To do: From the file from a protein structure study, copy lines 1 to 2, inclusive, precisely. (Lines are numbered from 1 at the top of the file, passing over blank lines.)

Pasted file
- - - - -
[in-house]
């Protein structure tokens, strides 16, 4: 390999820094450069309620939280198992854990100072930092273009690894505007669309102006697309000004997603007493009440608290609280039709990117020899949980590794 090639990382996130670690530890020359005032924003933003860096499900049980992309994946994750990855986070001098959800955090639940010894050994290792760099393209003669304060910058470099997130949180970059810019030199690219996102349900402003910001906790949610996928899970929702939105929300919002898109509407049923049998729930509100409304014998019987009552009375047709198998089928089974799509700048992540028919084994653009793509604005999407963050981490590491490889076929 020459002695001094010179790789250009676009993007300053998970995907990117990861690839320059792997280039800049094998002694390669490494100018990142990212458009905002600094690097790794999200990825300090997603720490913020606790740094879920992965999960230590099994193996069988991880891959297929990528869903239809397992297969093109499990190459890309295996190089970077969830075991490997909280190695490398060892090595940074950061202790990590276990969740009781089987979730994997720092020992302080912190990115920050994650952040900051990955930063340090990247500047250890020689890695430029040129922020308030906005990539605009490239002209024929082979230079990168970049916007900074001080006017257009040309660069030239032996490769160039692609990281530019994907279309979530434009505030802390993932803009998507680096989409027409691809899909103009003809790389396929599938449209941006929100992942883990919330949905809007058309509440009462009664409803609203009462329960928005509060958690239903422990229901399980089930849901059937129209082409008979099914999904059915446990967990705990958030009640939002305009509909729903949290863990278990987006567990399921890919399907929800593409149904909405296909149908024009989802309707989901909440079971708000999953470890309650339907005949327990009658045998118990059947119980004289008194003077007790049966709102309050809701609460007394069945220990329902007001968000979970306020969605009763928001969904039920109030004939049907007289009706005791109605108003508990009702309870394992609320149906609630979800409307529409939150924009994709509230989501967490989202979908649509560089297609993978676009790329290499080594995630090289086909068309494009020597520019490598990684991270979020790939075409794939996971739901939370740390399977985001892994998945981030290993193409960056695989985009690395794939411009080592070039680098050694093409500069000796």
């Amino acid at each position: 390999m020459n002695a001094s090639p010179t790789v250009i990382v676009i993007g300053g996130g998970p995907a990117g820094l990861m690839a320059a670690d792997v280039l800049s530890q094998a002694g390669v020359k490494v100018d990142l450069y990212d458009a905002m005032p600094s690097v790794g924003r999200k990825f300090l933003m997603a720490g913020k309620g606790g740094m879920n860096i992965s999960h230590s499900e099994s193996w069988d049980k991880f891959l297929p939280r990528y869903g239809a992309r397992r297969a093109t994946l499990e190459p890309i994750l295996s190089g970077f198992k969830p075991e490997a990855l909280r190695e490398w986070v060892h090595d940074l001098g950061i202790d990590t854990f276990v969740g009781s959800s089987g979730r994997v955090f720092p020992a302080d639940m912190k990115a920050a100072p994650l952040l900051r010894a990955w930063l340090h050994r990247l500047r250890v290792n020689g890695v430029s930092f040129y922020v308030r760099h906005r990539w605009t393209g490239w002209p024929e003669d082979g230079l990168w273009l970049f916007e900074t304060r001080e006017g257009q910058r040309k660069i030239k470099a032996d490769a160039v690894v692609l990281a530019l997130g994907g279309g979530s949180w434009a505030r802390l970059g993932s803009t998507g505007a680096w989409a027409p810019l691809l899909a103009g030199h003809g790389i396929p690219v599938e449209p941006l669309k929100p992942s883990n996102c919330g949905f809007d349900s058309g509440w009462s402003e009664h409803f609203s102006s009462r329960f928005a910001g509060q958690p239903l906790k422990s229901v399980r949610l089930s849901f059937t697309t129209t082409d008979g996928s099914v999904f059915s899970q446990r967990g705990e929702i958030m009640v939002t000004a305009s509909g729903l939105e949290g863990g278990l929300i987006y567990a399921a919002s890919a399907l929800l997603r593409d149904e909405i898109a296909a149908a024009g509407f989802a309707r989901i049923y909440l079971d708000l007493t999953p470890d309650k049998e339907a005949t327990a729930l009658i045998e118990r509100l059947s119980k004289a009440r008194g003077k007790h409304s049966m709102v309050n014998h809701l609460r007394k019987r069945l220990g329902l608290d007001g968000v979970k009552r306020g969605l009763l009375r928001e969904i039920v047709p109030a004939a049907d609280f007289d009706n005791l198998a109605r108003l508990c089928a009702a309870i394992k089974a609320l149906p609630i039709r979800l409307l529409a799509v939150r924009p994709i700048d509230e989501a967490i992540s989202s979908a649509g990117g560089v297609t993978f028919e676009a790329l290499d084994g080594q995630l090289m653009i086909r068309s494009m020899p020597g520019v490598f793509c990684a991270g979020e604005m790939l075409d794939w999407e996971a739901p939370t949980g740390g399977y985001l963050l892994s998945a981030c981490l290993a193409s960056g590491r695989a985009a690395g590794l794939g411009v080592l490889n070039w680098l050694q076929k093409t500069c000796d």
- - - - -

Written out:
[in-house]
């Protein structure tokens, strides 16, 4: 390999820094450069309620939280198992854990100072930092273009690894505007669309102006697309000004997603007493009440608290609280039709990117020899949980590794 090639990382996130670690530890020359005032924003933003860096499900049980992309994946994750990855986070001098959800955090639940010894050994290792760099393209003669304060910058470099997130949180970059810019030199690219996102349900402003910001906790949610996928899970929702939105929300919002898109509407049923049998729930509100409304014998019987009552009375047709198998089928089974799509700048992540028919084994653009793509604005999407963050981490590491490889076929 020459002695001094010179790789250009676009993007300053998970995907990117990861690839320059792997280039800049094998002694390669490494100018990142990212458009905002600094690097790794999200990825300090997603720490913020606790740094879920992965999960230590099994193996069988991880891959297929990528869903239809397992297969093109499990190459890309295996190089970077969830075991490997909280190695490398060892090595940074950061202790990590276990969740009781089987979730994997720092020992302080912190990115920050994650952040900051990955930063340090990247500047250890020689890695430029040129922020308030906005990539605009490239002209024929082979230079990168970049916007900074001080006017257009040309660069030239032996490769160039692609990281530019994907279309979530434009505030802390993932803009998507680096989409027409691809899909103009003809790389396929599938449209941006929100992942883990919330949905809007058309509440009462009664409803609203009462329960928005509060958690239903422990229901399980089930849901059937129209082409008979099914999904059915446990967990705990958030009640939002305009509909729903949290863990278990987006567990399921890919399907929800593409149904909405296909149908024009989802309707989901909440079971708000999953470890309650339907005949327990009658045998118990059947119980004289008194003077007790049966709102309050809701609460007394069945220990329902007001968000979970306020969605009763928001969904039920109030004939049907007289009706005791109605108003508990009702309870394992609320149906609630979800409307529409939150924009994709509230989501967490989202979908649509560089297609993978676009790329290499080594995630090289086909068309494009020597520019490598990684991270979020790939075409794939996971739901939370740390399977985001892994998945981030290993193409960056695989985009690395794939411009080592070039680098050694093409500069000796």